Siem Reap digital artist Claudio Fiori is paring down, hoping to survive the pandemic-induced economic squeeze.
He’s divesting his raiment. Gone are the hippy-happy flowing robes of his Indian sojourn, the John Lennon-Jesus-like beard and flowing locks, all replaced with a utilitarian pared-down short-haired look and a pared-down lifestyle.
Gone too is the Charles de Gaulle Road accommodation and studio gallery – his new digs are rooms above Travancore India Restaurant in the Pub Street precinct, with the restaurant serving as a makeshift gallery.
Grim reality has set in, and Claudio, 64, says he is hanging in and dusting off his digital offerings.
With the help of new patron Mitch Bronsly, he’s engaged the services of a Chicago-based PR company, sending out an international press release announcing, “Artist Claudio Fiori Creates Online Store to Reconnect with Customers.”
The press release also says: “The stereotype of the ‘starving artist’ has never been truer. Claudio has since had to close his studio and now works from a single room apartment. With the very real possibility of not being able to afford to put food on his table, let alone paint on his brush, Claudio has attempted a pivot away from the tourist streets, into the high tech world of online art sales.”
But Claudio, who settled in Siem Reap two years ago, hasn’t been putting paint on brush for more than a decade. He ditched all the cumbersome baggage of the traditional painter – all the oils, paints, brushes, easels and canvases – for a laptop, transforming into a digital artist, a medium more suited to his then peripatetic lifestyle.
“I’m an eclectic, trained in the traditional fine arts such as oil on canvas, watercolours, pastels etc,” he says. “Since we live in the 21st century, there is a new media to express our creativity, the digital.”
“I think is the duty of any artist to experiment with this new expressive opportunity. I have no training whatsoever in such a media, but as I do with, say oils, every new painting is a learning experience. And so it is with the digital,” he adds.
Claudio’s formative years as an artist were mostly in the Milan area, where he was born and taught art by various Italian masters. He then travelled the world, mostly around India, Nepal and Tibet, in search of inspiration, understanding and knowledge.
“I am also known as Chit Vilas Das,” he says. “Which means I am a servant of the pleasure of knowledge. I have always been attracted by the peace, love and the ‘brown bread practicality’ of hippies. I love to learn about other cultures.”
When Claudio first arrived in Siem Reap two years ago, his art made quite a splash. As well as having his own permanent gallery, he also exhibited at the Art House and Tribe galleries in Siem Reap and Meta House in Phnom Penh.
But with the pandemic shutting down the tourist trade, which in turn shut down the galleries and the art market, Claudio’s income stopped coming in.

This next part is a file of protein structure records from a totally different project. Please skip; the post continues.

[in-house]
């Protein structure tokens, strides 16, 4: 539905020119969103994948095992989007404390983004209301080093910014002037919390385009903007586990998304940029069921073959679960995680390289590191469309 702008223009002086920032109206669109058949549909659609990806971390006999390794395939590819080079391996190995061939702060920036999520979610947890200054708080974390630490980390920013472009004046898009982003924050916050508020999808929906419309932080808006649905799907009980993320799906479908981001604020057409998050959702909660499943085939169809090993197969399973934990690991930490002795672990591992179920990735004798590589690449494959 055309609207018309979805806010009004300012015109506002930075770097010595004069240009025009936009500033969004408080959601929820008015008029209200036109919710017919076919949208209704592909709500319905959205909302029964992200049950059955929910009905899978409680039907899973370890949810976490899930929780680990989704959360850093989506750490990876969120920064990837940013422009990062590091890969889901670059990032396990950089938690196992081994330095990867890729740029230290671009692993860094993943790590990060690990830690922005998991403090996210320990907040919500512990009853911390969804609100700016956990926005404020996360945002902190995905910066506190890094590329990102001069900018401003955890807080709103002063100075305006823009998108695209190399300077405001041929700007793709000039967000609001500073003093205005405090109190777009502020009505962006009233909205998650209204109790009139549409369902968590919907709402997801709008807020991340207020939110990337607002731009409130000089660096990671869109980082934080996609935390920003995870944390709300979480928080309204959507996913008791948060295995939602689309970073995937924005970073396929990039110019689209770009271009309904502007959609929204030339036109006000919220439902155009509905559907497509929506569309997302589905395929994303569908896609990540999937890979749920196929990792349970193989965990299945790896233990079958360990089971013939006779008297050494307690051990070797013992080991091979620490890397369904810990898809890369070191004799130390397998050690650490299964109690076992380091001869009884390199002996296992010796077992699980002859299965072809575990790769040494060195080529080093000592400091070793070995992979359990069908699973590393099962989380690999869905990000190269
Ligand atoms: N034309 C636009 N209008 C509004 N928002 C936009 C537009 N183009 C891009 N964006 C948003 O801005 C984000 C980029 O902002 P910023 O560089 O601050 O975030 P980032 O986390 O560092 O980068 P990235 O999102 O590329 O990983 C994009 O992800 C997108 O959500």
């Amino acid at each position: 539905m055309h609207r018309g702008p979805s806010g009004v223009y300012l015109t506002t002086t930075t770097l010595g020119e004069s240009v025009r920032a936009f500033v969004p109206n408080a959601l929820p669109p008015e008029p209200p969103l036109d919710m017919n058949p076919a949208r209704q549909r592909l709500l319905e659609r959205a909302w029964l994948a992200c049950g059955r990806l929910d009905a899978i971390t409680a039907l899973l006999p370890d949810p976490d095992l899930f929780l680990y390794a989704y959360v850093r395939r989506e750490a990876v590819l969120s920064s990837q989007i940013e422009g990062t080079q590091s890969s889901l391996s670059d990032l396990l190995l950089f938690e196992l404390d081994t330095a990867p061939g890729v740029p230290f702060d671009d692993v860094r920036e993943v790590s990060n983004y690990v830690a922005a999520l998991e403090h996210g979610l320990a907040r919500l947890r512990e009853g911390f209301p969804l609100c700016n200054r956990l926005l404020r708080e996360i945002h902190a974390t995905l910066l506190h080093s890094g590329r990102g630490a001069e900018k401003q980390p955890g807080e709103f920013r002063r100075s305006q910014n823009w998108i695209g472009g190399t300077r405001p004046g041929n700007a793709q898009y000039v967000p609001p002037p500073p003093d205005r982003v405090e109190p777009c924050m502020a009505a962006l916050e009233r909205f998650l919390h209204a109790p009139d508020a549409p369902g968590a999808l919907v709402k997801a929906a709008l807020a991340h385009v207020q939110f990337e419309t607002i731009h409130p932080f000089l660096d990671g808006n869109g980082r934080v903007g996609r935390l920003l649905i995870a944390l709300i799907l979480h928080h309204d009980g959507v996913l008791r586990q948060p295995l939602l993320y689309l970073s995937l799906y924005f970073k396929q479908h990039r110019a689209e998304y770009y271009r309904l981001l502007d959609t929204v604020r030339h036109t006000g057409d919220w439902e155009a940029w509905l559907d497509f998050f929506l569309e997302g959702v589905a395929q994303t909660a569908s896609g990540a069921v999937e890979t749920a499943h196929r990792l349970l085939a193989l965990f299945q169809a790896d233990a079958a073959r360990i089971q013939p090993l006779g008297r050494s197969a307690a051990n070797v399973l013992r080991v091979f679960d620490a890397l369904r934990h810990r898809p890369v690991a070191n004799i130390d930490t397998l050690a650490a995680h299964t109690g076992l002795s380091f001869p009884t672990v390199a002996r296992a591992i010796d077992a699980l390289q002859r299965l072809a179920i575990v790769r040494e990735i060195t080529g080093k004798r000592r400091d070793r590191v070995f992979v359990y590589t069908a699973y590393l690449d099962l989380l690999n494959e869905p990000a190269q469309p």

But hope looms. Hopefully the online store will work. And already in Siem Reap there are signs of revival of the art scene with the closed-down One Eleven Gallery collaborating with the very-much-open Little Red Fox Espresso to revive the prematurely shut-down exhibition of paintings by Brit artist Jo Peel, re-launching the work this Saturday, January 30.
“Last year’s Jo Peel exhibition at One Eleven Gallery was unfortunately cut short due to the pandemic. So we are thrilled to breathe fresh life into this stunning exhibition,” says The Little Red Fox co-owner David Stirling.
“We are really close to the crew from One Eleven Gallery and when its co-owner Danny Melham shared that he still had Peel’s art, I expressed keen interest in re exhibiting it,” he adds.
Peel’s work has been dusted off for the re-showing with an air of irony.
When her work was launched in February last year, an attendant press release announced: “As the red dust is slowly swept away and the tarmac rolls over to assimilate Siem Reap into a modern attraction, this is a town in transition, which, through these paintings, Peel explores.”
But since that release was written, Siem Reap streets have been torn up as part of a mammoth road widening scheme, leaving the town looking like a post-Beirut bomb scene and of course with the dry season setting in, all is coated in the aforementioned red dust.
“Created in 2019, Peel’s work depicts hopeful scenes of a vibrant and bustling tourist town undergoing rapid transformation and growth as global migration took hold,” Stirling says.
“With the ambitious road widening project currently underway, Peel’s work has never seemed timelier. As buildings are currently being altered and sidewalks upheaved throughout Siem Reap, it seems almost any rubble and dust-laden street could pass as a subject in Peel’s exhibition,” he adds.
And the good news is that the Peel exhibition is just one of the many creative projects in the planning at the Little Red Fox this year.
“As for us at the Little Red Fox, we have a few ideas for this year and we are also open to collaborating with others in our community on events and projects,” Stirling says. “Our focus for this year is to keep pumping our positive energy and foxy coffee vibes into the universe.”